NEWS | May 29, 2019

Hot tip: Robotic surgery for early throat cancer

Minimally invasive procedure at UC Davis Medical Center removes tumor

(SACRAMENTO)

From jalapeños to ghost peppers, the hotter the better for Susan Fleming. But she never ever eats them.

Robotic surgery patient Susan Fleming shows off some of the world's hottest peppers in her greenhouse. Robotic surgery patient Susan Fleming shows off some of the world's hottest peppers in her greenhouse.

“Not a chance!” declares Fleming. The world’s hottest peppers are among the most popular plants that she and her husband Steve grow and sell from their home in Fair Oaks.

Blazing hot peppers can burn most people’s tongues, not to mention cause significant discomfort for a former throat cancer patient like Fleming. The newly retired retail management specialist is nearly five years cancer free since undergoing robotic-assisted surgery to remove a tumor caused by human papillomavirus (HPV), one of the most powerful human carcinogens.

Transoral robotic surgery removes tumors in a less invasive way

Fleming chose a robotic-assisted procedure, known as transoral robotic surgery (TORS), over the more traditional approach to addressing throat cancer at the recommendation of her surgeon, D. Gregory Farwell, professor and chair of the Department of Otolaryngology – Head and Neck Surgery.

“I couldn’t imagine having my jaw broken,” Fleming said, referring to conventional throat cancer surgery that involves a large incision around the patient’s jaw line. “Plus, I completely trusted Dr. Farwell.”

She described the surgery as “less invasive” and “the best way to go” from her standpoint.

Transoral robotic surgery at UC Davis Medical Center is a minimally invasive procedure used to remove tumors at the back of the throat and around the tonsil or tongue base area where Fleming’s cancer was found. It combines three-dimensional imaging with tiny robotic surgical instruments that are guided by physicians working from a console in the operating room across from the patient.

In Fleming’s case, Farwell evaluated the anatomy of her throat and mouth and the location and size of her tumor. He then determined the most appropriate surgical approach that provided the best possible outcome.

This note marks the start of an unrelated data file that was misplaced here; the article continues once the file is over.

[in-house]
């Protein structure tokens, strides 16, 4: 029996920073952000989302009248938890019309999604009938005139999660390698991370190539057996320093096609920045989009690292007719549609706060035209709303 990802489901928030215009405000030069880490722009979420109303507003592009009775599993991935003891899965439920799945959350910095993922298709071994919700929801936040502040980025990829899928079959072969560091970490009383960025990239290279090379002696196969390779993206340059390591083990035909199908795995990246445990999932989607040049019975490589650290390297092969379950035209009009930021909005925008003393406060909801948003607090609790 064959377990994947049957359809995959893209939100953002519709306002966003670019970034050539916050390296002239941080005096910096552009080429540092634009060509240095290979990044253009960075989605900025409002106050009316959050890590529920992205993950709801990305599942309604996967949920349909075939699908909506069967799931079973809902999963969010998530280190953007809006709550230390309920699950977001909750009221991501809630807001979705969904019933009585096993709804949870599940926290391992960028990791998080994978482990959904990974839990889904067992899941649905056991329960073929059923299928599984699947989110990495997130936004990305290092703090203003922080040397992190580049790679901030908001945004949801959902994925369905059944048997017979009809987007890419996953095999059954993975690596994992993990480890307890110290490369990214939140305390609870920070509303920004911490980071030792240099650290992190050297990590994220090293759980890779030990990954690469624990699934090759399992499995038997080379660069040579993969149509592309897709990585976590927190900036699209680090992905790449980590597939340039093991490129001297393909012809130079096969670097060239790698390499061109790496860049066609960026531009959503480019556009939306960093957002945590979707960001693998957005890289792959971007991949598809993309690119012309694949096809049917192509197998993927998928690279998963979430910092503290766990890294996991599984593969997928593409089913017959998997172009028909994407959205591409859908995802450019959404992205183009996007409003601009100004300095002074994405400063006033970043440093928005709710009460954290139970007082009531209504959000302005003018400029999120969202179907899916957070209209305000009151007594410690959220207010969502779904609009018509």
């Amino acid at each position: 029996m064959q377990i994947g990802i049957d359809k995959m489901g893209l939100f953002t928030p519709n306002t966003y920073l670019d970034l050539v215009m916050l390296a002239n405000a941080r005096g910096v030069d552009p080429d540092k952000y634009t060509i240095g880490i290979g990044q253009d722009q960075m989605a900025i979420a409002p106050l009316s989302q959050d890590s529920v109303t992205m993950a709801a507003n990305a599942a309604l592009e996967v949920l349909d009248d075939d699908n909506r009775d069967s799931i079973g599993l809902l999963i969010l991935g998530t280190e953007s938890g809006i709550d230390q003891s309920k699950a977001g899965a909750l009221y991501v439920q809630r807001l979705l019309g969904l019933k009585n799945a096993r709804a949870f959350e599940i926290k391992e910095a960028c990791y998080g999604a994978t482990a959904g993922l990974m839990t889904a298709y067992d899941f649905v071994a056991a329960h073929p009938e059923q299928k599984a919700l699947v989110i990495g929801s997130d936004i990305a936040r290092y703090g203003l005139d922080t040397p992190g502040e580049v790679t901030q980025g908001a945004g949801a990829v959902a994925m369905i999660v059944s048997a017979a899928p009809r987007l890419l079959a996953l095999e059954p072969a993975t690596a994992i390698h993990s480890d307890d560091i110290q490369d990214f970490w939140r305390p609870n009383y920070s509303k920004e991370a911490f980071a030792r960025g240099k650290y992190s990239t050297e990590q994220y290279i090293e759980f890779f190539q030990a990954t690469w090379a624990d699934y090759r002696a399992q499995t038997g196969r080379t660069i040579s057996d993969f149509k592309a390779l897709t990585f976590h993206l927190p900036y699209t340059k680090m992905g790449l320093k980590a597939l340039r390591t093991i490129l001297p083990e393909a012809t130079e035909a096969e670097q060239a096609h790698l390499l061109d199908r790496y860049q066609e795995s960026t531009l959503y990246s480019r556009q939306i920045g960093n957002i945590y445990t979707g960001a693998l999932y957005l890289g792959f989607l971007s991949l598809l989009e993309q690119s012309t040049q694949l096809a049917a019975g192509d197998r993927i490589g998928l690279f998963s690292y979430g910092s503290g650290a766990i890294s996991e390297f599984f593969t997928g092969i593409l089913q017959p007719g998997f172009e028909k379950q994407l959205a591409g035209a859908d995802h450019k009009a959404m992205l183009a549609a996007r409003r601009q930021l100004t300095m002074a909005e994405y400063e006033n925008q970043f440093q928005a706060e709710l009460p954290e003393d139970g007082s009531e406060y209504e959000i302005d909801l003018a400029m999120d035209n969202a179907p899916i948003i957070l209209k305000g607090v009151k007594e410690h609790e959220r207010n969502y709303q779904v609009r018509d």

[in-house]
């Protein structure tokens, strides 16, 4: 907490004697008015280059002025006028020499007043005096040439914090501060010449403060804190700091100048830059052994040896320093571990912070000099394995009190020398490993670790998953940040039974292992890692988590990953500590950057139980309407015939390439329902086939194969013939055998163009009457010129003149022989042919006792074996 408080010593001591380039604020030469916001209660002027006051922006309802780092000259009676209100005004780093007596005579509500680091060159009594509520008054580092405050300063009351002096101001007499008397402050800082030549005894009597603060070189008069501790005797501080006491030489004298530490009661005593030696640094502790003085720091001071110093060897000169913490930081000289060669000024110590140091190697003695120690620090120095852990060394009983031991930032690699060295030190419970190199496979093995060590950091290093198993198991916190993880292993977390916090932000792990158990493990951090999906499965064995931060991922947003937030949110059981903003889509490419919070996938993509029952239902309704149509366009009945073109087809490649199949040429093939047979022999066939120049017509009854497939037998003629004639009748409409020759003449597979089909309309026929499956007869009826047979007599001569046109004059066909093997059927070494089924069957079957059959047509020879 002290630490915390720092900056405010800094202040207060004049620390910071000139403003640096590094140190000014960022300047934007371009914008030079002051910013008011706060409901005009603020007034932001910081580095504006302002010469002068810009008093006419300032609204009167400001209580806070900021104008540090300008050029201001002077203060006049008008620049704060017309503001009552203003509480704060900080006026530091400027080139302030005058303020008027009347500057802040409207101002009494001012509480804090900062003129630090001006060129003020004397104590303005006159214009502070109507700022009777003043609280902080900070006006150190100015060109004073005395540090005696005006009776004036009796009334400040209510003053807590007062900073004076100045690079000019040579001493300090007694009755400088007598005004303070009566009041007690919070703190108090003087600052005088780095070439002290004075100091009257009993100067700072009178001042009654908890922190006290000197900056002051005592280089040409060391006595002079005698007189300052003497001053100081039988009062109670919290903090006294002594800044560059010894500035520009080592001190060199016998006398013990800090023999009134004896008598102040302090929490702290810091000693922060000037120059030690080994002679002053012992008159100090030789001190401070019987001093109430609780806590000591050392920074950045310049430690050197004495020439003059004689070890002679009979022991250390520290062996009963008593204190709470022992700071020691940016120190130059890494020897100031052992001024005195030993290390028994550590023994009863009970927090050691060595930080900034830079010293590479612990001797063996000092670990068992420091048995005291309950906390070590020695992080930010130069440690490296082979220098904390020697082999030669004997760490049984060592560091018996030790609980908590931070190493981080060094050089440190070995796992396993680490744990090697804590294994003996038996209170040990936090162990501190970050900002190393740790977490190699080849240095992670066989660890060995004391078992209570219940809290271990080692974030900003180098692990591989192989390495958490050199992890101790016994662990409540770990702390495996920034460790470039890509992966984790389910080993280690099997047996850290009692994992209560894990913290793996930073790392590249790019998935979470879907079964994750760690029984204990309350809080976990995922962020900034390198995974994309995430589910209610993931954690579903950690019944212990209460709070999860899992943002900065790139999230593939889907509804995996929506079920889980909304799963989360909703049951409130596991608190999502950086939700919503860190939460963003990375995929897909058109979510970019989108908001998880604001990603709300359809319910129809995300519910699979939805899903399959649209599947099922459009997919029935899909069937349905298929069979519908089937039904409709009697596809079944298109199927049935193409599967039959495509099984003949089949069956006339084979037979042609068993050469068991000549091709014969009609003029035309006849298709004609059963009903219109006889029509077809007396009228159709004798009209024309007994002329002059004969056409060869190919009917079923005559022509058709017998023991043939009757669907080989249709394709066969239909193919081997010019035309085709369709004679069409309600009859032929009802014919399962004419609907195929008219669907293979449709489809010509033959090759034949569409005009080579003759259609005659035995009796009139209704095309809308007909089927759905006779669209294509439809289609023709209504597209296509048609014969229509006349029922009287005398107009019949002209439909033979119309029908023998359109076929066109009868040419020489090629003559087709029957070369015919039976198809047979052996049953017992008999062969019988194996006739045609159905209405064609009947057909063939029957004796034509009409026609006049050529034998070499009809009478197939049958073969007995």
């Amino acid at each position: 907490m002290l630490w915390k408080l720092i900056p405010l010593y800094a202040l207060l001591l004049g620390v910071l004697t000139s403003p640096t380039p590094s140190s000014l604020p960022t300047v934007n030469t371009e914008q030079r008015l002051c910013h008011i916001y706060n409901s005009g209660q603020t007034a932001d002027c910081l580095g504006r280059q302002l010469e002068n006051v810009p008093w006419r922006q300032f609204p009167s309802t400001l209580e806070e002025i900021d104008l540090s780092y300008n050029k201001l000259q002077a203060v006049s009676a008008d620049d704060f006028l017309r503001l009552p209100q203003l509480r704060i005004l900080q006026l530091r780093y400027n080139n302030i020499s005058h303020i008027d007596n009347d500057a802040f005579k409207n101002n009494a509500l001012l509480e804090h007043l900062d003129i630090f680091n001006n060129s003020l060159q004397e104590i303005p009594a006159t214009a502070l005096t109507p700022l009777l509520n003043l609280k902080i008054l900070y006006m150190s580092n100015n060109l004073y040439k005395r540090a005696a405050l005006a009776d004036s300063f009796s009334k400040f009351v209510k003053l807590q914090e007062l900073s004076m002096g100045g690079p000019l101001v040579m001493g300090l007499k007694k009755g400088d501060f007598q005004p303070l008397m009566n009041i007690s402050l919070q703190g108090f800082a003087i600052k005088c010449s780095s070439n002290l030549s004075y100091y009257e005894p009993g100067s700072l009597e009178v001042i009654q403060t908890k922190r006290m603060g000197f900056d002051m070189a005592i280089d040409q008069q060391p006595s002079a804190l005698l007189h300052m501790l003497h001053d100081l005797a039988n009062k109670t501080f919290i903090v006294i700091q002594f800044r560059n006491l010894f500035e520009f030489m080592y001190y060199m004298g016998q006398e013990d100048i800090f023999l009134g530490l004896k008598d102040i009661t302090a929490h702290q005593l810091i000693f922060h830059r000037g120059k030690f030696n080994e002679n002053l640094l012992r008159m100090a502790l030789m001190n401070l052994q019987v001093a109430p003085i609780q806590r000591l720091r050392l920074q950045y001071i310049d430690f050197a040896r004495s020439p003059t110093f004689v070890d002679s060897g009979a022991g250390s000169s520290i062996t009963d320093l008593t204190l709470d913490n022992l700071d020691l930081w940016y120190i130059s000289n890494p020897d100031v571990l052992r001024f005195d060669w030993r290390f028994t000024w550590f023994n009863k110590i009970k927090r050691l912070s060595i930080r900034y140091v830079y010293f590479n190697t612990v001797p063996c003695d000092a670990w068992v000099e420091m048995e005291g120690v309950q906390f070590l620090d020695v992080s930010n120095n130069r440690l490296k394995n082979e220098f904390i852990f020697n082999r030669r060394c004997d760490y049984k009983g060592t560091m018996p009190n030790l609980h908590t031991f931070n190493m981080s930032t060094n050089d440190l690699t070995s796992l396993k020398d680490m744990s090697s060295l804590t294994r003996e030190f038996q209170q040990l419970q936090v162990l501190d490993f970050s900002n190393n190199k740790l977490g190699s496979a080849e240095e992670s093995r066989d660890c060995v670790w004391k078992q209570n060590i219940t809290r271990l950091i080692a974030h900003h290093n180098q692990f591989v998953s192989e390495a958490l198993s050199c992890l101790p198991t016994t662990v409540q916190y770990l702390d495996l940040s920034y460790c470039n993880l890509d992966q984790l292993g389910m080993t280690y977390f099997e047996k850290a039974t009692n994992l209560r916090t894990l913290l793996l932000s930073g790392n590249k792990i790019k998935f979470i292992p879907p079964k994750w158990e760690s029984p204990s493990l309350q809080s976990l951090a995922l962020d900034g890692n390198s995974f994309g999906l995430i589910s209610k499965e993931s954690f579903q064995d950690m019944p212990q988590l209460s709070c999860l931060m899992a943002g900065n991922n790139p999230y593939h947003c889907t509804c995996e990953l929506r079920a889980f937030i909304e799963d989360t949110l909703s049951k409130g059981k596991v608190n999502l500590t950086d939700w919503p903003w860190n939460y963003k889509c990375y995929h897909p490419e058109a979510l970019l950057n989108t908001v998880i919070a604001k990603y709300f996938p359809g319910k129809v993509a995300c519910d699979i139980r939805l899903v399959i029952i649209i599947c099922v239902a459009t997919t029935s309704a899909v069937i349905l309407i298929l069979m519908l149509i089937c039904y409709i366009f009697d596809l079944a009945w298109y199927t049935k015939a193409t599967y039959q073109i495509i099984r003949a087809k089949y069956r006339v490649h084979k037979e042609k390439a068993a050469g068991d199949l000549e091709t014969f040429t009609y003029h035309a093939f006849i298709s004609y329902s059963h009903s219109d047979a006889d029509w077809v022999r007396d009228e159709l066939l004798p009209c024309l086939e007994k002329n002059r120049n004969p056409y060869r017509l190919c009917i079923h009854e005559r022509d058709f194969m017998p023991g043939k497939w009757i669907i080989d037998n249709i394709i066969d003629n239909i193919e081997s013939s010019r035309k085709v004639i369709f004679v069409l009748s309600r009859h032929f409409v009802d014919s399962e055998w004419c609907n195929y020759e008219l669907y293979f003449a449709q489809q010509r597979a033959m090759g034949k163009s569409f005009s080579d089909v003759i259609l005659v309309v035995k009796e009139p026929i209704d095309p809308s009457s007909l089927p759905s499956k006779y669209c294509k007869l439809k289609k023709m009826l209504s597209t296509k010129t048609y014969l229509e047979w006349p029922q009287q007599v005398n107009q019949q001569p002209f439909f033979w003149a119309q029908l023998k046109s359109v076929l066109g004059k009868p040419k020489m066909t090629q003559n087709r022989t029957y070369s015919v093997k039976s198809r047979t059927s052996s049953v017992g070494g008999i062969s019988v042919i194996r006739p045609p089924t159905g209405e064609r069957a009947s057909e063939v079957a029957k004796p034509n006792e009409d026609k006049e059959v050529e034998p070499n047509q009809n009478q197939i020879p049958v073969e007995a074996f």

How does minimally invasive surgery work?

“This is a great example of personalized oncology, where we make sure the surgery is likely to benefit the individual patient,” said Farwell. “We work as a team to make sure our recommendation is the best for every individual patient, rather than reflexively treating all patients in the same way.”

TORS enabled Farwell to access Fleming’s tumor directly through her mouth. This minimally invasive technique does not require any external incisions, which can take time to heal and leave lasting scars. Along with the precision of robotic-assisted surgery, recovery times can be faster than external, or open, surgery, too.

Today, Fleming is completely cancer free. She and her husband noted that along with her robotic-assisted procedure, she essentially had a “second surgery” on the same day in the operating room. In this surgery, Farwell used a non-robotic but still minimally invasive procedure to remove lymph nodes in her neck that also were associated with the throat cancer.

Fleming credits Farwell and the entire medical center team with doing a great job of removing all of the cancer and helping restore her health.

Susan Fleming with an armload of plants

“I got great care, and it made me feel like I had a group of people looking out for me,” said Fleming. “I really admire UC Davis Health. It’s that type of care coming from everybody that makes such a difference.”

Innovations in head and neck surgery

Farwell said the robotic surgery program that benefitted Fleming will soon include a next-generation robot, one with a more compact format that could allow even more patients to be eligible for transoral robotic procedures.

He also noted that UC Davis is testing an innovative device that can be used along with robotic surgery to distinguish between cancerous and benign tissue, enabling surgeons to achieve more precise outcomes for their patients.

“It’s a special application for patients with a tumor at the back of their throat,” Farwell said. “In select patients, we can use the robot to gain access to tumors that historically we could not get to less invasively.”

Working with the device’s developer, Laura Marcu, professor of biomedical engineering and neurological surgery, Farwell found a way to combine the fiber-optic tool with the surgical robot to evaluate tissue at the tumor site. The device’s findings are immediate, enabling Farwell to then remove additional cancerous tissue as needed during the surgery.

It’s a biomedical engineering development that could be as hot in the hands of a surgeon as Susan Fleming’s spicy peppers are in the recipes of a chef.


 

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